In these two separate advertisements located next to each other in The Plaindealer’s July 6th, 1905 paper, The Roseburg Theater boasts two shows on the same days: Friday and Saturday, July 7th and 8th. The first advertisement in the paper details the showing of “the latest novelty” Dear Old Stars and Stripes, Goodbye which has prices ranging from 15-25-35 cents. Tickets are available at Bells’ Candy Store, which indicates this showing may be a more family-friendly event than the other advertisement located further down the page. The sale location for tickets indicates there was an intention to attract a younger audience.
The following advertisement differs greatly from the first, despite being placed by the same theater and showing on the same day. “The Groesbacks” are slated to perform in a separate exhibition from the films showing the same day. This advertisement uses an interesting promotional strategy of boasting the technology used to show the moving pictures the Vitagraph showing “…one of the steadiest, clearest, brightest and most perfect moving picture exhibitions ever brought to our city”. This emphasis on clarity of the films and equipment is similar to exhibition practices of today, in which audiences want to see the best, brightest, and clearest films (such as IMAX, 3D, etc). Headlines in this advertisement include The Great Train Robbery, Uncle Tom’s Cabin, Corbett and McGovern Prize Fight, the latest Spanish Bull Fight, as well as President Roosevelt’s Grand Inaugural Parade. The advertisement states that the film Uncle Tom’s Cabin includes twenty-four scenes, indicating the number of scenes was more than average for the era, proving to be a major selling point.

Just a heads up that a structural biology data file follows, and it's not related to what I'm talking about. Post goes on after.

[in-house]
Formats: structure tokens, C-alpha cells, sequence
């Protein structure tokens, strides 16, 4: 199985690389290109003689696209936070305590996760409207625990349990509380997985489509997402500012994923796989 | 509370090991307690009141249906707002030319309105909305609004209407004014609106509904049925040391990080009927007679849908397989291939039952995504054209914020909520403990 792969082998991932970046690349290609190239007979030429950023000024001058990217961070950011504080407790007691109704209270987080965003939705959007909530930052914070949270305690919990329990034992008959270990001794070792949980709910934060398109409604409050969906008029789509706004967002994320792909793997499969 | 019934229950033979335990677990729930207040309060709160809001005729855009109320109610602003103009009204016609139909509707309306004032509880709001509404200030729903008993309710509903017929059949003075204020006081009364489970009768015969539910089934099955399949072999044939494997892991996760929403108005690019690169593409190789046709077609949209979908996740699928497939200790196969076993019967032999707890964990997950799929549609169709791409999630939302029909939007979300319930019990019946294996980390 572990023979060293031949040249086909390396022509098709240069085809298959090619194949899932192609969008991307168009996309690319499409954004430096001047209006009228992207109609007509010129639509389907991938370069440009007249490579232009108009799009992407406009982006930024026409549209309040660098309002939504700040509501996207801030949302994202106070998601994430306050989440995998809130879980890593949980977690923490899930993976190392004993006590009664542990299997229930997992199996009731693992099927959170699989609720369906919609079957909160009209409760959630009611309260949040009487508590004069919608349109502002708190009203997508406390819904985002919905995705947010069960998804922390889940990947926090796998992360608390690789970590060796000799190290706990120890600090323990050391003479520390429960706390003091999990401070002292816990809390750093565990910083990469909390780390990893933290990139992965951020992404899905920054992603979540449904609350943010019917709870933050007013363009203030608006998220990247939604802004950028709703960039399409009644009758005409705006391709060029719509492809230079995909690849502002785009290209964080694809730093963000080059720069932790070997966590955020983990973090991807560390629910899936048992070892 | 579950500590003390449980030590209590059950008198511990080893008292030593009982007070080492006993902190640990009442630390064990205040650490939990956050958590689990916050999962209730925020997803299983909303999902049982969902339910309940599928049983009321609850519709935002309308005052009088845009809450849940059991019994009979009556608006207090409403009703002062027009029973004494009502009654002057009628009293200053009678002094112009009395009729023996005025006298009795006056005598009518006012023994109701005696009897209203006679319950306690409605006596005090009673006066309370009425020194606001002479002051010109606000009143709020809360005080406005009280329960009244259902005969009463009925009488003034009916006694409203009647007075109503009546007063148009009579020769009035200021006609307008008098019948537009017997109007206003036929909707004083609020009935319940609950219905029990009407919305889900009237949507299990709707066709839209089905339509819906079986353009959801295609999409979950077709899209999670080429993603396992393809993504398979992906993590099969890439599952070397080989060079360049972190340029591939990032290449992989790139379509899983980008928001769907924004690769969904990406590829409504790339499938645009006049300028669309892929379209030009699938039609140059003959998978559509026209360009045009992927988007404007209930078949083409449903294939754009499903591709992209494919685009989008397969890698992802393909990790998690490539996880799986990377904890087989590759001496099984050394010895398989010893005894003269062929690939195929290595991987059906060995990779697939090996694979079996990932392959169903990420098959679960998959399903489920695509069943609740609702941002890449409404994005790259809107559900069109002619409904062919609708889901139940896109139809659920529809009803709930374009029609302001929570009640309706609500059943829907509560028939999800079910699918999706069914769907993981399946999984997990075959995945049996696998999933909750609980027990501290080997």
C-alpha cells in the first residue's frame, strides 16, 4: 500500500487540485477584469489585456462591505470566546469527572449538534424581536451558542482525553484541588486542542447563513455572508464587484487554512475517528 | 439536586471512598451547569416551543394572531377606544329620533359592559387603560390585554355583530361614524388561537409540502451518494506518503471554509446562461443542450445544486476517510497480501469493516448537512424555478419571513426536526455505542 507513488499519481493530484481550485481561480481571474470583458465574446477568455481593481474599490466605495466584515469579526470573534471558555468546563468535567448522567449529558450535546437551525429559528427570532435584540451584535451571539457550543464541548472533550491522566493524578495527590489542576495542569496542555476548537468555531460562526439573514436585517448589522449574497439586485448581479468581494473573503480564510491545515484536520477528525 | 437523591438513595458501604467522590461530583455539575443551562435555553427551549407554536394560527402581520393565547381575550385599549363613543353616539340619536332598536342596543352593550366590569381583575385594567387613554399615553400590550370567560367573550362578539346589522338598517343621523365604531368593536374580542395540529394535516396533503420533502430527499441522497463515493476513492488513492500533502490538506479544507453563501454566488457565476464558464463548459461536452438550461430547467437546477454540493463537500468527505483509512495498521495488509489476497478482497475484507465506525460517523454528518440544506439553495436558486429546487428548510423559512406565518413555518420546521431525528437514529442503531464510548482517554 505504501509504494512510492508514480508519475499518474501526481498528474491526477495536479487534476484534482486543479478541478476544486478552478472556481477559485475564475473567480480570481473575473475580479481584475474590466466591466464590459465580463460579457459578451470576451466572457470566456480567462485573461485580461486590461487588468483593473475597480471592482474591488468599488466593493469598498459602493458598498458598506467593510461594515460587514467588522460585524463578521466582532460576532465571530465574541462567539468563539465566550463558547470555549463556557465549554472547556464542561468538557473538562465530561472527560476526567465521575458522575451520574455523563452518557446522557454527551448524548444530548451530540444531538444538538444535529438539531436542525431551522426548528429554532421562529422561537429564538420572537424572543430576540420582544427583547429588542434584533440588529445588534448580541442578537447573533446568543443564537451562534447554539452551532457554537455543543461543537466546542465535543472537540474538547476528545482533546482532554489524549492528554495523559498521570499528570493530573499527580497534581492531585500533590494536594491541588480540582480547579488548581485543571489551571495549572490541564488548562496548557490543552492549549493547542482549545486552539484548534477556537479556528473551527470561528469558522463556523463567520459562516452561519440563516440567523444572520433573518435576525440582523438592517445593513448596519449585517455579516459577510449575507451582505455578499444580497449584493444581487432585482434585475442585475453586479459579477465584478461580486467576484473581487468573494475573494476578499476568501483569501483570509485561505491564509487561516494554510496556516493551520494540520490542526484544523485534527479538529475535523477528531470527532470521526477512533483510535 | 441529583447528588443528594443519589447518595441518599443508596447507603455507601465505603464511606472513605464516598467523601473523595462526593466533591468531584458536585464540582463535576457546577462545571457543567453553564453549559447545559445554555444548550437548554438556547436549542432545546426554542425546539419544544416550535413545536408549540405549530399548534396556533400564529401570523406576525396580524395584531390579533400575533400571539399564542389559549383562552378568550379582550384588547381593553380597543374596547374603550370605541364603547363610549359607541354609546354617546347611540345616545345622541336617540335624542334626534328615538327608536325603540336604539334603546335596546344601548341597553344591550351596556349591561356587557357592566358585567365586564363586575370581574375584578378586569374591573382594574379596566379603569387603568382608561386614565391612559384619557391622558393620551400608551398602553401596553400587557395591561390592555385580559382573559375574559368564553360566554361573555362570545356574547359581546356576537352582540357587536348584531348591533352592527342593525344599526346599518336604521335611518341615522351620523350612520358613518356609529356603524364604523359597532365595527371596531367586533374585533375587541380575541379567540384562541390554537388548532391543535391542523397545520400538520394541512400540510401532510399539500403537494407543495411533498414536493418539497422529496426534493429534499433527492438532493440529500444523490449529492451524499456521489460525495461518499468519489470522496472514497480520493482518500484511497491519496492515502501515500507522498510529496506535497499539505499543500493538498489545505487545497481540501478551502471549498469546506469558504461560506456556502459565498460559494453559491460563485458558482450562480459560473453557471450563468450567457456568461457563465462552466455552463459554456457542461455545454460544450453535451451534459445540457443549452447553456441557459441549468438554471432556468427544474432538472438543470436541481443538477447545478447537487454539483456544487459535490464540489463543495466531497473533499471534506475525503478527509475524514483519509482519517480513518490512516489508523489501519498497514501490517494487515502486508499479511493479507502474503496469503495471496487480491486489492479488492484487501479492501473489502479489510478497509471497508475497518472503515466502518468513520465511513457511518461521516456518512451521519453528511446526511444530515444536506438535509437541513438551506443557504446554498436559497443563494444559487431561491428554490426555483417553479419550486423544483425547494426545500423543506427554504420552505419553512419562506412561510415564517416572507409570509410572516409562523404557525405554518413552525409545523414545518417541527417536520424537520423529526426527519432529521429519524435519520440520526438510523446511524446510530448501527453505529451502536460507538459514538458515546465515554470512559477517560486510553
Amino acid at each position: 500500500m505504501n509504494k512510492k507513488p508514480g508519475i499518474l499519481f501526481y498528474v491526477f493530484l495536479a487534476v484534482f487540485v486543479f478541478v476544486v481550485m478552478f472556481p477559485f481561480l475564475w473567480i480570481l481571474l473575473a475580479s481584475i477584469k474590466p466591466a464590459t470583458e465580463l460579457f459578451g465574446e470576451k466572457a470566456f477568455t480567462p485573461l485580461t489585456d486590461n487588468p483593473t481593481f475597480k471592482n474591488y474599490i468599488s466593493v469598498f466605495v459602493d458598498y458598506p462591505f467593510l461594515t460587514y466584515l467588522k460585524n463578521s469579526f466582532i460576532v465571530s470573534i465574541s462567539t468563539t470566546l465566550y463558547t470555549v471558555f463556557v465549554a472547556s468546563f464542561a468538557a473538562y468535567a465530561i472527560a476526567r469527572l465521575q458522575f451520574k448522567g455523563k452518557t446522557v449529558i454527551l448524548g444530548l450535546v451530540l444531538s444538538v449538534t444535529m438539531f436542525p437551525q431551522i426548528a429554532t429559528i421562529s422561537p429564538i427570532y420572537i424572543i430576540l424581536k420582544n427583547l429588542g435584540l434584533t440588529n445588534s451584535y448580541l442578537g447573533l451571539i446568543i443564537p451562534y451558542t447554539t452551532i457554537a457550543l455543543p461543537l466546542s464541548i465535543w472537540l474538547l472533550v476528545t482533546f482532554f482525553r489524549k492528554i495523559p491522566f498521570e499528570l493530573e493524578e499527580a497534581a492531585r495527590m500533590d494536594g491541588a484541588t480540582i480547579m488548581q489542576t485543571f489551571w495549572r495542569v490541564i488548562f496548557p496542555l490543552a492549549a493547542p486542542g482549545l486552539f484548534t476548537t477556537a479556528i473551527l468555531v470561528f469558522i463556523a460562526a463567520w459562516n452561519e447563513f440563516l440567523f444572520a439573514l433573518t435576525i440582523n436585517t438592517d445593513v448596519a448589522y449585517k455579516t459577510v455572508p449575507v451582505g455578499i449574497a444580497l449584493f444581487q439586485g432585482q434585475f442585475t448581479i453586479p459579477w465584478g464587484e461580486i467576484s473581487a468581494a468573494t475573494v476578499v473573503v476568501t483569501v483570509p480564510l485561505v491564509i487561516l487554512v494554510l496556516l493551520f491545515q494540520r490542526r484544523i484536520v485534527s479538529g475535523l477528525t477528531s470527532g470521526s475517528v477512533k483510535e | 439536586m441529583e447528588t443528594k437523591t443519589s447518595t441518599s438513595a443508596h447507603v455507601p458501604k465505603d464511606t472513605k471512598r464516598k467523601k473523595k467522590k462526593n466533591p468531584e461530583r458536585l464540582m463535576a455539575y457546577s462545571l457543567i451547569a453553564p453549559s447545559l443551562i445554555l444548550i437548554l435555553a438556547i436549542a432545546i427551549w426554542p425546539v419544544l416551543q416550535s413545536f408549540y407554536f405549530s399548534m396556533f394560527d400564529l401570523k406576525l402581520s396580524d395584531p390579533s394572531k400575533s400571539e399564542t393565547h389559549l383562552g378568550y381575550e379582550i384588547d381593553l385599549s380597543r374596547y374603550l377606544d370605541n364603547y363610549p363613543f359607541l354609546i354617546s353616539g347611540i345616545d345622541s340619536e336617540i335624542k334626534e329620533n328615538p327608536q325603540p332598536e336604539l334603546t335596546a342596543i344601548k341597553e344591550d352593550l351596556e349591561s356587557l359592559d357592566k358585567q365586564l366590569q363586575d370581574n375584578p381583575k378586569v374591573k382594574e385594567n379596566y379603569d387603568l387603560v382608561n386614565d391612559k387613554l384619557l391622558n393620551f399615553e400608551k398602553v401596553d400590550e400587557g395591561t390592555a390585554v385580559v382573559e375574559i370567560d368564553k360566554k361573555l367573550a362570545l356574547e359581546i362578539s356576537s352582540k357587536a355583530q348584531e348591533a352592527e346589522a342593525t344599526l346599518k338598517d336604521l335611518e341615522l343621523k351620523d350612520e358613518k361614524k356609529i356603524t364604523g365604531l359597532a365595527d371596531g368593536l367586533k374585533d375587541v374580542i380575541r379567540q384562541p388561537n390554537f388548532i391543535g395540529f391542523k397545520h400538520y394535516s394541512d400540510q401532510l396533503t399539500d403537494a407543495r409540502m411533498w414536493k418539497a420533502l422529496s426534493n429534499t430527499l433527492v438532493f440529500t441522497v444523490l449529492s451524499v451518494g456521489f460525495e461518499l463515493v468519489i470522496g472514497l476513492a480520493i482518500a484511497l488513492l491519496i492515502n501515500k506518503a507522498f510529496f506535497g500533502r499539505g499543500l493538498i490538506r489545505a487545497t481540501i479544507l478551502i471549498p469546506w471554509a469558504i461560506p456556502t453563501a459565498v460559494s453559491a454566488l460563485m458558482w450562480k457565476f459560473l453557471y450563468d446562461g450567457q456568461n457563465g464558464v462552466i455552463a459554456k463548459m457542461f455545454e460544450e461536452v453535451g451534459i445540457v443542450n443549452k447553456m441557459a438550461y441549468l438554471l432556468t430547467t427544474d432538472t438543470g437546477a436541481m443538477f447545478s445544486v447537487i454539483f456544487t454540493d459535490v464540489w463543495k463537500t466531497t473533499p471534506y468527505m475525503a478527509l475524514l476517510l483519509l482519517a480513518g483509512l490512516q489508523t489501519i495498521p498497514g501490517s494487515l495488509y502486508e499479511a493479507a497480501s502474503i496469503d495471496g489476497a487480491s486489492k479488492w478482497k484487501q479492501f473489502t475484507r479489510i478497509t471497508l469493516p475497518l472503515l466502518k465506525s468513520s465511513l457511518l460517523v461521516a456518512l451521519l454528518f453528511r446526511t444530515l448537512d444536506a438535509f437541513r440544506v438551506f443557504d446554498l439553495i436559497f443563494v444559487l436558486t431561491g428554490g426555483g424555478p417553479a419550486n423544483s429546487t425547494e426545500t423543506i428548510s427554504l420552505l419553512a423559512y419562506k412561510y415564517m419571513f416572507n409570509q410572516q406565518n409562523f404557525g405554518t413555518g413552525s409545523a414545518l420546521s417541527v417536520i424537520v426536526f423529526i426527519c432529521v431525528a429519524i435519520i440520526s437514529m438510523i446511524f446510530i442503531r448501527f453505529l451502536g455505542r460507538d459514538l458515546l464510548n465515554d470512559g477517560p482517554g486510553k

Further research shows the Uncle Tom’s Cabin was directed by Edwin S. Porter under Thomas Edison and released in 1903; the same year as his film The Great Train Robbery. Uncle Tom’s Cabin included various racist and problematic depictions of slavery and slave auctions, with white actors performing in blackface. The film is also known as Slavery Days and has been preserved by the University of Virginia Department of English (Railton).
Further research could help to decipher who or what “The Groesbacks” are. It seems as if they were traveling entertainers, similar to a modern band, but extensive research in various newspapers across Oregon would be required to discover their identity and touring history.
By Shelby Chapman
Railton, Stephen. “Uncle Toms Cabin & American Culture a Multimedia Archive -University of Virginia Department of English.” Edison/Porter 1903 Film, The University of Virgina/National Endowment for the Humanities, 1998, utc.iath.virginia.edu/onstage/films/mv03hp.html.